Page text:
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One almost sure source of "feedback" will the residents of Del Mar who want to have the tracks removed from the bluffs there. Those residents of that small, exclusive and costly city have proposed that the tracks be routed inland, or underground, or just removed from their sight. One resident a few years ago said that the entire line to LA, commonly referred to as the LOSSAN corridor, should be shut down, removed, and the land sold. His reasoning was that the trains that run on the line fail to generate a profit. Passenger trains are supposed to be profitable, when operated by public agencies? I thought they were a public service, and the line to LA is very heavily used to move people. Never mind.

It would improve the line if it were removed from the Del Mar bluffs and taken inland and then routed through a tunnel through the hills of Del Mar and again south of Sorrento Valley. That would eliminate the lengthy and curvy part of the line south of Sorrento Valley up to Maramar and down through air station property. Flattening and shortening the line would speed things up greatly. That would be a multi-billion dollar undertaking and isn't going to happen soon. One feature that could come soon is the double-tracking of the line for all or nearly all of its length. At the present time, the line is handling about all the traffic possible due to the limits that many single track portions impose.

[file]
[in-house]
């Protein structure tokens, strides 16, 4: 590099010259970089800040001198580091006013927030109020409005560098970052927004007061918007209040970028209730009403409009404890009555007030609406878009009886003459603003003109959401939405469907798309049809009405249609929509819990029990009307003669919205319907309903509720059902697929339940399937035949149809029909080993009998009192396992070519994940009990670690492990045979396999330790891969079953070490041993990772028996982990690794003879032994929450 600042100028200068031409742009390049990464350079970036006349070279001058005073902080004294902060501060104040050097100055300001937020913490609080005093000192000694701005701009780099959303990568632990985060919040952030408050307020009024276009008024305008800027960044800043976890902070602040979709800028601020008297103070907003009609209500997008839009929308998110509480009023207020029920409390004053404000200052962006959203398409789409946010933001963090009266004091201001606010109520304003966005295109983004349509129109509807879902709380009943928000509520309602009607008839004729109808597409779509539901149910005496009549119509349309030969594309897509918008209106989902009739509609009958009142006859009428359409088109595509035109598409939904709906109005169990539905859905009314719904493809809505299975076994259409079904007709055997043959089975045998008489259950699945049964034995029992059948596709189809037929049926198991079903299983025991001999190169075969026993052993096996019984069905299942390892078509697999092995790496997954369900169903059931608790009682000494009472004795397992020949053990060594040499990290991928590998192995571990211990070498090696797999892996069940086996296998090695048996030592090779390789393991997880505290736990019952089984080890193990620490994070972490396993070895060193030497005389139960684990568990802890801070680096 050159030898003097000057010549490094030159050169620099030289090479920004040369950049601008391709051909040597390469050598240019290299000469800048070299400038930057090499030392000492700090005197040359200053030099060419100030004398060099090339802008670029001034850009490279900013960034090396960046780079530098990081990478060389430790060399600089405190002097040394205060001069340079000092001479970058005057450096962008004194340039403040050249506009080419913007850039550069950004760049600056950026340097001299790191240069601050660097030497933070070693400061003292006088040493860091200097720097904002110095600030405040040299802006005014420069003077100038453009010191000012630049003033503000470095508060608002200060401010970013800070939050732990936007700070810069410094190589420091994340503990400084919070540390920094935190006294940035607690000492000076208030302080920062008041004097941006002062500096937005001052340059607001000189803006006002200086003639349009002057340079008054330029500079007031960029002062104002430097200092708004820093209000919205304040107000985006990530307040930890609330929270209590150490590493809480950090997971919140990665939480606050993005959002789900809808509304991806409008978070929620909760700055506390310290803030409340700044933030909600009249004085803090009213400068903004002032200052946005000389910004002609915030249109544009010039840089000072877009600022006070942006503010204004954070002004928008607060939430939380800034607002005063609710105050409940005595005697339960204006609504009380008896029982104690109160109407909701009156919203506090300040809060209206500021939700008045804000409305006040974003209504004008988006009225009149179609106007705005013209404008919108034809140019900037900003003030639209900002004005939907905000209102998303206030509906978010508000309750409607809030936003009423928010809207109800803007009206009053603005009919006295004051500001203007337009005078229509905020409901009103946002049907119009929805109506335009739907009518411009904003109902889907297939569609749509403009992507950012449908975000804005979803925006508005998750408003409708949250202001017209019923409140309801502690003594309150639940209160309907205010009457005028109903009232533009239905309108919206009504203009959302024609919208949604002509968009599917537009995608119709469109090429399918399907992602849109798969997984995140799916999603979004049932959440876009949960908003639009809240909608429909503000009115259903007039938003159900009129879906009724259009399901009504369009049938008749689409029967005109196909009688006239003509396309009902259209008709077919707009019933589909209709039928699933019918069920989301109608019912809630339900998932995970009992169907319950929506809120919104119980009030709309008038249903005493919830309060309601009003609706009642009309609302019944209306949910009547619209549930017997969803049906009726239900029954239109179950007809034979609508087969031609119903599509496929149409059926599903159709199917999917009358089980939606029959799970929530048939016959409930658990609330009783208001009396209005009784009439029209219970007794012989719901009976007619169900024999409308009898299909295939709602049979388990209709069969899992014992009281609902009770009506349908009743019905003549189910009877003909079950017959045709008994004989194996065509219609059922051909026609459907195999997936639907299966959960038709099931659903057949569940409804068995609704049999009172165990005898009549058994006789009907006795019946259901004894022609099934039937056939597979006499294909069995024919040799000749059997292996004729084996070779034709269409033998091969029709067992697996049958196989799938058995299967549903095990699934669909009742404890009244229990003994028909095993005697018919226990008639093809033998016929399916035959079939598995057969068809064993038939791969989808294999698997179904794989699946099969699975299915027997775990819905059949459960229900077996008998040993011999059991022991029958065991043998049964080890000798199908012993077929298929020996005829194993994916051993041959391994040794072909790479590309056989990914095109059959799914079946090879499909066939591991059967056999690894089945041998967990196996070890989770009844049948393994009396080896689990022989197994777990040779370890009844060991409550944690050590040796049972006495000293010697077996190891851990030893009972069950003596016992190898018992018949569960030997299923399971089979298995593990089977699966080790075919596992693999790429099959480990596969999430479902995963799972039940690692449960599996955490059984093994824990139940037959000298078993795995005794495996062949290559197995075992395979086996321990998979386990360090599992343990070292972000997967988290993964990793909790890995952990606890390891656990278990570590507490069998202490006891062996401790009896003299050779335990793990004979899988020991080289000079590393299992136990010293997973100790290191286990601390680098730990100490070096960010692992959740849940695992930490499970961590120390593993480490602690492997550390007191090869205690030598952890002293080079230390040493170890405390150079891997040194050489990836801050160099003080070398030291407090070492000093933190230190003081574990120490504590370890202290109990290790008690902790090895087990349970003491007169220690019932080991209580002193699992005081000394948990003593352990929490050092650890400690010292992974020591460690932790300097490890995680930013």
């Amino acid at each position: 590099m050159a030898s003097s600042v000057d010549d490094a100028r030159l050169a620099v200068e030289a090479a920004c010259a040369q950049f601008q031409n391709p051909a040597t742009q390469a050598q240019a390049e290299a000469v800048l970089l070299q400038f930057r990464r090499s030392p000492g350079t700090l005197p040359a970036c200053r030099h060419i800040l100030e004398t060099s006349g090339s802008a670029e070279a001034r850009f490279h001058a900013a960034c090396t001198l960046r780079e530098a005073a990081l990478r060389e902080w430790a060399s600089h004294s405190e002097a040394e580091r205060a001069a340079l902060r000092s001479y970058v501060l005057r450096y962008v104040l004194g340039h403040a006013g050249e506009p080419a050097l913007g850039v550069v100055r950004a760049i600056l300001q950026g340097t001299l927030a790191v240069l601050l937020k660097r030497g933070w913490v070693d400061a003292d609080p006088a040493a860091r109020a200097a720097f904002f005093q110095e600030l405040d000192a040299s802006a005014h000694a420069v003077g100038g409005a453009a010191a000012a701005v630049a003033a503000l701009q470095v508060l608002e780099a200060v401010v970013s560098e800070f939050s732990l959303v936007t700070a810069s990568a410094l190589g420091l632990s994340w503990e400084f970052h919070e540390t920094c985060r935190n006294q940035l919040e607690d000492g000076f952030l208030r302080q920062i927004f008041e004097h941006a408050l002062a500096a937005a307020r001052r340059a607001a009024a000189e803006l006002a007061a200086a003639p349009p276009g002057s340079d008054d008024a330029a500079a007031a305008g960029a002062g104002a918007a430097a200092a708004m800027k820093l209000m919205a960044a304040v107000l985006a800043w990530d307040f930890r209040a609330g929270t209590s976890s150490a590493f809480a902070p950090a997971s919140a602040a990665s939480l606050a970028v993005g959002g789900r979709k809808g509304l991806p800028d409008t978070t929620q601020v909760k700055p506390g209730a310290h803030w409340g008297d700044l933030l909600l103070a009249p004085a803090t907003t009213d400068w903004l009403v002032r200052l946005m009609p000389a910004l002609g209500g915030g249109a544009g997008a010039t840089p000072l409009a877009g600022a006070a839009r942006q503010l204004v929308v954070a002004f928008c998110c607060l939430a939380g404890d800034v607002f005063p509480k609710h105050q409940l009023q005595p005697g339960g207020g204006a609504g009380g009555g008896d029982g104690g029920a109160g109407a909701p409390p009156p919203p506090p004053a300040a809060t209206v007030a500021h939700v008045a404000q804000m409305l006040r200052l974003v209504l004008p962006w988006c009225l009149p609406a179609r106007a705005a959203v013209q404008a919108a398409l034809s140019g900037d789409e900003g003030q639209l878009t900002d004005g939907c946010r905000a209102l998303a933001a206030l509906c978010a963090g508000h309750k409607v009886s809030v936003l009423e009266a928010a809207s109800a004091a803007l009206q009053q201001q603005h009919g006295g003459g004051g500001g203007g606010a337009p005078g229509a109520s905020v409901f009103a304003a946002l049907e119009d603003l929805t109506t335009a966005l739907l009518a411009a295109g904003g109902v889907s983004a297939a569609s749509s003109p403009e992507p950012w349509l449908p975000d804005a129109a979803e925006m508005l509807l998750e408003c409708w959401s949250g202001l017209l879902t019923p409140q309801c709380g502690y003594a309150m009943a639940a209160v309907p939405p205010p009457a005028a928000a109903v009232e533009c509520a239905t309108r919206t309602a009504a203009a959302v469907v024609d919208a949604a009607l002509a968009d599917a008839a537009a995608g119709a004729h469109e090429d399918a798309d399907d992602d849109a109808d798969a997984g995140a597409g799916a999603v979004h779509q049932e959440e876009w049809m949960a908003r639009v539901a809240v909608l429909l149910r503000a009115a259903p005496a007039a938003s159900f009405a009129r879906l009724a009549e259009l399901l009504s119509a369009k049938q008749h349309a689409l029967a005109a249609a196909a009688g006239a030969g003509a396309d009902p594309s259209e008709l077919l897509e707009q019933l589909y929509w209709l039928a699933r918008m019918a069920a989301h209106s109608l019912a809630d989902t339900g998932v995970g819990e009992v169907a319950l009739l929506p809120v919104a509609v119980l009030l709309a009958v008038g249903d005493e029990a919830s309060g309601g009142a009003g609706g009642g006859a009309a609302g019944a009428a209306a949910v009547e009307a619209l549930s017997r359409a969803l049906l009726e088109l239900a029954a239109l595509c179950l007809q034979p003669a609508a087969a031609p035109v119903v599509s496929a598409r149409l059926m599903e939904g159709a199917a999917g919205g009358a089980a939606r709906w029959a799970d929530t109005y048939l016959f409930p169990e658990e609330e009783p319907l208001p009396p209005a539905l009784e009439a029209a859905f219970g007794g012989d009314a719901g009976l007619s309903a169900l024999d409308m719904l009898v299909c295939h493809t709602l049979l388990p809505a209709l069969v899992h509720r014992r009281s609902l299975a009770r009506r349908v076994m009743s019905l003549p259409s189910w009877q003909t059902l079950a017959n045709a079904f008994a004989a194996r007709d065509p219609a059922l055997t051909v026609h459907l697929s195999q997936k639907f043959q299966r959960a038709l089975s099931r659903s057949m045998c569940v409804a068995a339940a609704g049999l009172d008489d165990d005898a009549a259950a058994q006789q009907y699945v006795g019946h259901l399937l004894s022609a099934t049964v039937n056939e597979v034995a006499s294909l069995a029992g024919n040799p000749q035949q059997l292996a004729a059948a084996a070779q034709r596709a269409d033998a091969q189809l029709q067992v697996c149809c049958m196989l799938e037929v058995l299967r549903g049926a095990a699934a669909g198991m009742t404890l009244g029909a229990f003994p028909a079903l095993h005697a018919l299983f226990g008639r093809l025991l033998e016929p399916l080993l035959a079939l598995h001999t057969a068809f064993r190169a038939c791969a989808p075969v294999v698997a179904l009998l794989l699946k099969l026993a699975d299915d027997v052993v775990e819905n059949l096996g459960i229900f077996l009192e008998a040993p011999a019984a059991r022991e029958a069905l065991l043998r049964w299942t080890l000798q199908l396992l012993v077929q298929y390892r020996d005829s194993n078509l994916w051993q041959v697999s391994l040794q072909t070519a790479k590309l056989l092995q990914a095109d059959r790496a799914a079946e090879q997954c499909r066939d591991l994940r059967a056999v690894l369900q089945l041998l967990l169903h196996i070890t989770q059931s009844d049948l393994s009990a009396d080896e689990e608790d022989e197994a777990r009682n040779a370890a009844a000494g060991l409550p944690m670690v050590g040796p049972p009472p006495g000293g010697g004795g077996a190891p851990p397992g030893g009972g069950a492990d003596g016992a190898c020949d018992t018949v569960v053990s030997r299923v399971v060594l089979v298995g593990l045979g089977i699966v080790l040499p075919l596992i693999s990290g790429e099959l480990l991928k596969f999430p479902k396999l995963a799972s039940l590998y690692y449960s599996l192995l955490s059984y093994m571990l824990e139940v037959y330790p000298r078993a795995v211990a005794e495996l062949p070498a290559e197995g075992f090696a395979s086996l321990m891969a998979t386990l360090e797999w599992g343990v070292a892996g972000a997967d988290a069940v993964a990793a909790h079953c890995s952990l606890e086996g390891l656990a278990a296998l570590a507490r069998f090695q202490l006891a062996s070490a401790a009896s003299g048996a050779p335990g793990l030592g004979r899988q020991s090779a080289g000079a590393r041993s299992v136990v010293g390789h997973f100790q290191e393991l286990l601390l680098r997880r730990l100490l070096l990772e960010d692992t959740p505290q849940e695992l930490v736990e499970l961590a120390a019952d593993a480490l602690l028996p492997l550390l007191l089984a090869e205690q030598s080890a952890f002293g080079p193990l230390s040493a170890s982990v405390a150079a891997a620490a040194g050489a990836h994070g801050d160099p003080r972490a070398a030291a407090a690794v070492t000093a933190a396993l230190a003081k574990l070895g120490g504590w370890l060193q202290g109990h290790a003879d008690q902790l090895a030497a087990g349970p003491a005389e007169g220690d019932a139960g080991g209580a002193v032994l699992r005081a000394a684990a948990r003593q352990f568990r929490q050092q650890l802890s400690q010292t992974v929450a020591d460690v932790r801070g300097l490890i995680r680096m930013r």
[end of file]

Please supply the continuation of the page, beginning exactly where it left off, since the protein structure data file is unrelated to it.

Another matter that needs some attention is our eastern rail link, the one that dips into Mexico before re-emerging into the US. Now owned by the Metropolitan transit agency, it has been out of service for most of the past thirty years. One operation attempted to put it back into service a few years ago, but now it is used only for taking freight into and out of TJ and out toward Tecate through San Ysidro. It should be part of some overall plan to have rail service in San Diego County.

Feb. 13, 2013

Passenger rail is a loser .... especially between metro areas. Brown ignored the provisions of prop 1A and issued bonds anyway. There is no private investment, no real ridership estimates, it can never support itself, they have no idea where future funding for construction will come from or how the train will climb over the Tehachpi pass .. Freights do it with many engines and very slowly. To reduce cost the eliminated the tru HSR electrified rail and will be building conventional rail. Freight works, freight is profitable and takes trucks off the freeways.

The rail project that dips into Mexico is a good one, private financing .. as long as it can be absolutely secure, I'm for it ..

Feb. 13, 2013

''Passenger rail is a loser .... especially between metro areas." What does that mean? Money loser? Nobody has been attempting to make a profit on such trains for decades now. They run as a public service. "Loser" because you don't like them? That's your opinion, but many do not share it because the LOSSAN corridor carries more passengers every year.

Don't confuse this HSR plan with upgrades of the LOSSAN corridor. They are quite separate issues. And Caltrans is looking at freight issues along with passenger hauling.

Feb. 14, 2013